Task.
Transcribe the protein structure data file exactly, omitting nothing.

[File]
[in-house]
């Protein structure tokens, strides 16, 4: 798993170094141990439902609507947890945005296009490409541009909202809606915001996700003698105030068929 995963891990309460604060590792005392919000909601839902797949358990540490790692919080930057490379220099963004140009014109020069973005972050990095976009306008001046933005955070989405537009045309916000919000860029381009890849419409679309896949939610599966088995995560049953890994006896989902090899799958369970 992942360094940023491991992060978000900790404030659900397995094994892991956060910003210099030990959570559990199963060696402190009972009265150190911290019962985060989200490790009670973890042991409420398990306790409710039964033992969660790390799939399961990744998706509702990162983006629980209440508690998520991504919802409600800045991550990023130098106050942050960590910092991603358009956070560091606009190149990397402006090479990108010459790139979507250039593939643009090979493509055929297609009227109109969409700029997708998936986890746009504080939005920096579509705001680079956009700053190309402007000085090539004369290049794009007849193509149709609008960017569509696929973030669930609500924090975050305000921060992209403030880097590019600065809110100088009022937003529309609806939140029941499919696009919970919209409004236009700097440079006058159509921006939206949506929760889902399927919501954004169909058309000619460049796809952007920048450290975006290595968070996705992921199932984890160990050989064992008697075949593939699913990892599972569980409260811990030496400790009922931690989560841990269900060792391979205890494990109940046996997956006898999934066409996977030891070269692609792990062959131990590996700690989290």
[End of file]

[in-house]
């Protein structure tokens, strides 16, 4: 798993170094141990439902609507947890945005296009490409541009909202809606915001996700003698105030068929 995963891990309460604060590792005392919000909601839902797949358990540490790692919080930057490379220099963004140009014109020069973005972050990095976009306008001046933005955070989405537009045309916000919000860029381009890849419409679309896949939610599966088995995560049953890994006896989902090899799958369970 992942360094940023491991992060978000900790404030659900397995094994892991956060910003210099030990959570559990199963060696402190009972009265150190911290019962985060989200490790009670973890042991409420398990306790409710039964033992969660790390799939399961990744998706509702990162983006629980209440508690998520991504919802409600800045991550990023130098106050942050960590910092991603358009956070560091606009190149990397402006090479990108010459790139979507250039593939643009090979493509055929297609009227109109969409700029997708998936986890746009504080939005920096579509705001680079956009700053190309402007000085090539004369290049794009007849193509149709609008960017569509696929973030669930609500924090975050305000921060992209403030880097590019600065809110100088009022937003529309609806939140029941499919696009919970919209409004236009700097440079006058159509921006939206949506929760889902399927919501954004169909058309000619460049796809952007920048450290975006290595968070996705992921199932984890160990050989064992008697075949593939699913990892599972569980409260811990030496400790009922931690989560841990269900060792391979205890494990109940046996997956006898999934066409996977030891070269692609792990062959131990590996700690989290």